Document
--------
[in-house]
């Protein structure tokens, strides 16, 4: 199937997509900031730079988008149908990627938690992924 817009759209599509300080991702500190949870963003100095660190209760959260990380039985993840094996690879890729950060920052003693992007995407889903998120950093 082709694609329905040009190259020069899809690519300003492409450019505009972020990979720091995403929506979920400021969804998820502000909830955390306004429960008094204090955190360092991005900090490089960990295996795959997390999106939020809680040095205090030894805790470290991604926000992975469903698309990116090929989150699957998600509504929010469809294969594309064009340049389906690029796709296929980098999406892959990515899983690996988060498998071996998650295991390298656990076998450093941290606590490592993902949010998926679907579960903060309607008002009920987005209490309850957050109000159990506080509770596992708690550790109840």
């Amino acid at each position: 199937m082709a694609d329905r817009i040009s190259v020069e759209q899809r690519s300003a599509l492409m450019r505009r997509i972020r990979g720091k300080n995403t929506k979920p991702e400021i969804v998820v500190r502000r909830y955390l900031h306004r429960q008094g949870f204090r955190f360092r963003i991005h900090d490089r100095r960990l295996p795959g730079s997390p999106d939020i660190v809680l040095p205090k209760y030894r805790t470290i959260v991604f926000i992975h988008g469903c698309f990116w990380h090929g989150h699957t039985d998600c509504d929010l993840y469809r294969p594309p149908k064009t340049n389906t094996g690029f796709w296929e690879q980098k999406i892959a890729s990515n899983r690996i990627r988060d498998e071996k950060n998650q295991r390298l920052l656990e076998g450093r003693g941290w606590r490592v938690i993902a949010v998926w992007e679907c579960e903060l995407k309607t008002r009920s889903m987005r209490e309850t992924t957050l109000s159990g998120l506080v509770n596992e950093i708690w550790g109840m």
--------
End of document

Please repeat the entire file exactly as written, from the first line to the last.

[in-house]
């Protein structure tokens, strides 16, 4: 199937997509900031730079988008149908990627938690992924 817009759209599509300080991702500190949870963003100095660190209760959260990380039985993840094996690879890729950060920052003693992007995407889903998120950093 082709694609329905040009190259020069899809690519300003492409450019505009972020990979720091995403929506979920400021969804998820502000909830955390306004429960008094204090955190360092991005900090490089960990295996795959997390999106939020809680040095205090030894805790470290991604926000992975469903698309990116090929989150699957998600509504929010469809294969594309064009340049389906690029796709296929980098999406892959990515899983690996988060498998071996998650295991390298656990076998450093941290606590490592993902949010998926679907579960903060309607008002009920987005209490309850957050109000159990506080509770596992708690550790109840």
């Amino acid at each position: 199937m082709a694609d329905r817009i040009s190259v020069e759209q899809r690519s300003a599509l492409m450019r505009r997509i972020r990979g720091k300080n995403t929506k979920p991702e400021i969804v998820v500190r502000r909830y955390l900031h306004r429960q008094g949870f204090r955190f360092r963003i991005h900090d490089r100095r960990l295996p795959g730079s997390p999106d939020i660190v809680l040095p205090k209760y030894r805790t470290i959260v991604f926000i992975h988008g469903c698309f990116w990380h090929g989150h699957t039985d998600c509504d929010l993840y469809r294969p594309p149908k064009t340049n389906t094996g690029f796709w296929e690879q980098k999406i892959a890729s990515n899983r690996i990627r988060d498998e071996k950060n998650q295991r390298l920052l656990e076998g450093r003693g941290w606590r490592v938690i993902a949010v998926w992007e679907c579960e903060l995407k309607t008002r009920s889903m987005r209490e309850t992924t957050l109000s159990g998120l506080v509770n596992e950093i708690w550790g109840m």